One of Bentonville’s oldest businesses has been sold and is going out of business, possibly making way for more development in the city’s Market District.
Bentonville Casting Co., founded in 1954, has been sold, according to Bentonville Community and Economic Development Director Troy Galloway. Galloway was responding Monday (March 20) to a question from the Northwest Arkansas Business Journal regarding demolition of the company’s 80,000-square-foot warehouse on the 10-acre site at the northwest corner of Southeast J and Southeast 8th streets. The knocking down of the building was taking place over the weekend.
“A demolition permit was issued [for the property],” Galloway wrote in an email. “[I have] no idea what’s going in its place at this point.”
A woman who answered the telephone at Bentonville Casting confirmed news of the company’s sale and imminent closure. She said she was an employee but did not want to be identified. She also said the company was essentially “tying up loose ends” before closing in the coming weeks. She estimated the company had approximately 70 employees, “but those jobs are all gone.”
Other questions from the Business Journal were referred to company owner/president Christopher Hines. He was not available for comment.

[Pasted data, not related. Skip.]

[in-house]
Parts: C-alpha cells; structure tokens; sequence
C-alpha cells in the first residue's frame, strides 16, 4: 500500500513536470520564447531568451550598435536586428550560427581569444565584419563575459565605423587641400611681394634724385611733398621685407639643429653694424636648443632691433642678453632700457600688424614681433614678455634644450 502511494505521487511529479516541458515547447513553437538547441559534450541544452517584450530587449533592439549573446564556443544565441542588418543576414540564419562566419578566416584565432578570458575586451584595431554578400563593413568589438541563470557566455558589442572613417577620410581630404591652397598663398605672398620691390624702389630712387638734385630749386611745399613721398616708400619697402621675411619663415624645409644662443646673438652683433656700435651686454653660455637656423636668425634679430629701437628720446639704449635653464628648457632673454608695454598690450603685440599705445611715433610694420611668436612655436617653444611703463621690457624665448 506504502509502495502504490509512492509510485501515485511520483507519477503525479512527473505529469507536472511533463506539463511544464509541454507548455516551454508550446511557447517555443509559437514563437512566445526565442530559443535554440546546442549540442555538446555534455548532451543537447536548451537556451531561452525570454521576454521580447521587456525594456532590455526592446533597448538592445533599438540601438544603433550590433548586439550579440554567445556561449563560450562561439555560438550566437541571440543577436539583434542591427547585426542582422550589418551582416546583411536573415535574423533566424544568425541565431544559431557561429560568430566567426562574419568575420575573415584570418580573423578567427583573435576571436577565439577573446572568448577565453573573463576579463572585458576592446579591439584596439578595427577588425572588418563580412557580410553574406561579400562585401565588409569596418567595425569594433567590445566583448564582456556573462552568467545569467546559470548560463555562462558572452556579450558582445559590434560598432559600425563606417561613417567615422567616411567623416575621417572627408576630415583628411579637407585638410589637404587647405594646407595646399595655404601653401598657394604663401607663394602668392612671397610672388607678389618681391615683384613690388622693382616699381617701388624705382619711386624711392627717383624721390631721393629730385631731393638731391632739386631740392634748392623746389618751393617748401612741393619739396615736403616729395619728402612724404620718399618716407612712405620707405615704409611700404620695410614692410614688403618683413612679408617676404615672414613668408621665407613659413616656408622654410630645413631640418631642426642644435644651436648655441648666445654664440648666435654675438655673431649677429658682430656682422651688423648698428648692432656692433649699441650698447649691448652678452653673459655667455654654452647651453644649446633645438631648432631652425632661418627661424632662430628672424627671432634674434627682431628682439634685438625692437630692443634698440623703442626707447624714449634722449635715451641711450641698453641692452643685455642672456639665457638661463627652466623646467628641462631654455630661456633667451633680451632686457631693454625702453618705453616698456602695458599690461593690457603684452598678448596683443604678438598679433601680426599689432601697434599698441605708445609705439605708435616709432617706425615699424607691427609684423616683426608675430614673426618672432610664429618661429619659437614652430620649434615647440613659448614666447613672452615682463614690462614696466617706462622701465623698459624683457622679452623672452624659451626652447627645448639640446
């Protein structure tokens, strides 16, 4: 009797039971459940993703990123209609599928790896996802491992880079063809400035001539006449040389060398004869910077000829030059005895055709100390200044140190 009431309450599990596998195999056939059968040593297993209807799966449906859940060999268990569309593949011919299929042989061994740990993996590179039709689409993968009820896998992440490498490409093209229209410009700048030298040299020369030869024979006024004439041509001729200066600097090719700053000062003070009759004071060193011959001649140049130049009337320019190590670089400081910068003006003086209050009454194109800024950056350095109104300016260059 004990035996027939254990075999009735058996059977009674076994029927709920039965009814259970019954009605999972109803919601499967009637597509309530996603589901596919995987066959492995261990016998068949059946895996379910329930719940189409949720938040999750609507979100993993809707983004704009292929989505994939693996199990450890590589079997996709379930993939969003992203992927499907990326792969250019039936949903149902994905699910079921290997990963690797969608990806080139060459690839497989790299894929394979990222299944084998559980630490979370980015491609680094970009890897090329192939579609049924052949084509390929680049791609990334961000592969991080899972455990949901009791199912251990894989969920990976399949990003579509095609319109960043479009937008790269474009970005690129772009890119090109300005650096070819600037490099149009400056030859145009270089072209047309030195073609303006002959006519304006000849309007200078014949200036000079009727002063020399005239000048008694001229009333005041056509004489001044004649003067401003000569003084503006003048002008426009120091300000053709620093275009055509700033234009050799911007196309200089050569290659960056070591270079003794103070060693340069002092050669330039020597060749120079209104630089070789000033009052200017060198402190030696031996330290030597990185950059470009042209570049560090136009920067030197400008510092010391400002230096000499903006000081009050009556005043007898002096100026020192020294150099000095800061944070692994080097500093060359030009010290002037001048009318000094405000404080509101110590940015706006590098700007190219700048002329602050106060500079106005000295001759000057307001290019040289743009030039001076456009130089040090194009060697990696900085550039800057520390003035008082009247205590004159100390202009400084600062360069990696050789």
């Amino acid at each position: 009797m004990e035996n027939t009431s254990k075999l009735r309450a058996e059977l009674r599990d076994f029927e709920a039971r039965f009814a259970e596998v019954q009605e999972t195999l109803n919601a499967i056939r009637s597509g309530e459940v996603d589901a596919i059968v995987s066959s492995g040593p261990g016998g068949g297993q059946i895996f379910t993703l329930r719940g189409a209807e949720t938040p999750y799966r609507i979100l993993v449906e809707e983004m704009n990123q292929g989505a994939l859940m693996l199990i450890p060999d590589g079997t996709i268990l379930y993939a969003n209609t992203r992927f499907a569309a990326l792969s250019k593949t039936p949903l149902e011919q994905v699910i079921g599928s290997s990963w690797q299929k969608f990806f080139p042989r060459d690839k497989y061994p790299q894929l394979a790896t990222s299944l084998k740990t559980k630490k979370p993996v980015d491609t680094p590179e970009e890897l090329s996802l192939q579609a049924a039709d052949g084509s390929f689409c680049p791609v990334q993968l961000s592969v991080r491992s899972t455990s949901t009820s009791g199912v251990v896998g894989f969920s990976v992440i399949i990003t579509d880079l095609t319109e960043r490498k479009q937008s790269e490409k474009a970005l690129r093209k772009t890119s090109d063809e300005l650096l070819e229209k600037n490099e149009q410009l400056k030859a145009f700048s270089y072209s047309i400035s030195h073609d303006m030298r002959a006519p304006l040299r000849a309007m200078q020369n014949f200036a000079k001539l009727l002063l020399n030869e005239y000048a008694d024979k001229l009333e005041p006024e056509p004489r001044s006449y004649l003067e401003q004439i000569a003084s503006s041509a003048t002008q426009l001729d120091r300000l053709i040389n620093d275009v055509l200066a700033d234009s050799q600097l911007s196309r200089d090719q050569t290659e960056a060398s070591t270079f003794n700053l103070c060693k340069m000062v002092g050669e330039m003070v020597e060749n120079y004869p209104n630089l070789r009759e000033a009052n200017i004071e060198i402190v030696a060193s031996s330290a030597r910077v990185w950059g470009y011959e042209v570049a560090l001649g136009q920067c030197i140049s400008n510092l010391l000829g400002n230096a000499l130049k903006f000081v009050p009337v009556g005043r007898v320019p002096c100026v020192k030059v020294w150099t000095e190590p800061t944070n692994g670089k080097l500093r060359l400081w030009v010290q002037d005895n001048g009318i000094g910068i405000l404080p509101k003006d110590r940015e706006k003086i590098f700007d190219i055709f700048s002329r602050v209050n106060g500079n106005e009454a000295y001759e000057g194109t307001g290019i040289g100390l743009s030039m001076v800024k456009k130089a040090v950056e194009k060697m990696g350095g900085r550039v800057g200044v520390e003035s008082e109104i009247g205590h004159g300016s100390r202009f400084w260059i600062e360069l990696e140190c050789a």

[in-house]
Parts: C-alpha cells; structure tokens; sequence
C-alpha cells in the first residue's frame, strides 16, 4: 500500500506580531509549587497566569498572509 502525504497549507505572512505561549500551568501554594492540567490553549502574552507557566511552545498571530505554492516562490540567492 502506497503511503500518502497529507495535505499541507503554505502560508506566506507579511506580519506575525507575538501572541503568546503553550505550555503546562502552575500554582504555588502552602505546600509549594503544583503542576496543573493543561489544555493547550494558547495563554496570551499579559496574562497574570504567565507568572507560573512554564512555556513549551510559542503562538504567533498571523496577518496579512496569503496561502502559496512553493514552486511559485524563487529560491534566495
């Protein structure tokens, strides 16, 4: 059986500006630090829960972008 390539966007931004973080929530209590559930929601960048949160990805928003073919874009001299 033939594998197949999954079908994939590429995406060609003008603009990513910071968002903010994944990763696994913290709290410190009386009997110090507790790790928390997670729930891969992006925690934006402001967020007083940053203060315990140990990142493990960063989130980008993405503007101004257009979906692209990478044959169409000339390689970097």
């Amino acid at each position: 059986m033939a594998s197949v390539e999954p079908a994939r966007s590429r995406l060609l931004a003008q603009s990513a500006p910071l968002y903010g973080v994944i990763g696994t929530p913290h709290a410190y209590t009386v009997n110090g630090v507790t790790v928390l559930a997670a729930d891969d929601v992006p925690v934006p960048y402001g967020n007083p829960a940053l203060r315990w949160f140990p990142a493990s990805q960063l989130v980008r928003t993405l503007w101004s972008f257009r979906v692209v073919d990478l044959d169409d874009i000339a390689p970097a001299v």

Bentonville Casting manufactures and distributes cast iron, steel and other parts. The property — bounded to the north and east by the Razorback Regional Greenway — is owned by Hines Family Trust, according to Benton County real estate records. It appraised last year for $2.3 million, and its location makes it an appealing position for development.
The land is adjacent to the 8th Street Market, which stretches about 10 acres along 8th Street in the city’s Market District, southeast of the downtown square. The new destination is intended to showcase culinary education, music and the arts, new restaurant and hospitality venues and other specialized food and drink concepts.
The 8th Street Market, which will officially open in June with the two-day Bite NW Arkansas food festival, is anchored by NorthWest Arkansas Community College’s Brightwater culinary school.
Redevelopment of the 8th Street Market site—which previously housed an abandoned Tyson Foods plant — began after Tyson Foods sold the property to an LLC led by the Walton family in the summer of 2013.
Additionally, the Eighth Street Improvement Project will eventually make the east-west corridor a major traffic artery in the city. The multi-year project is ramping up to begin later this year, and will widen the road from two lanes to five from Southwest I Street to Moberly Lane.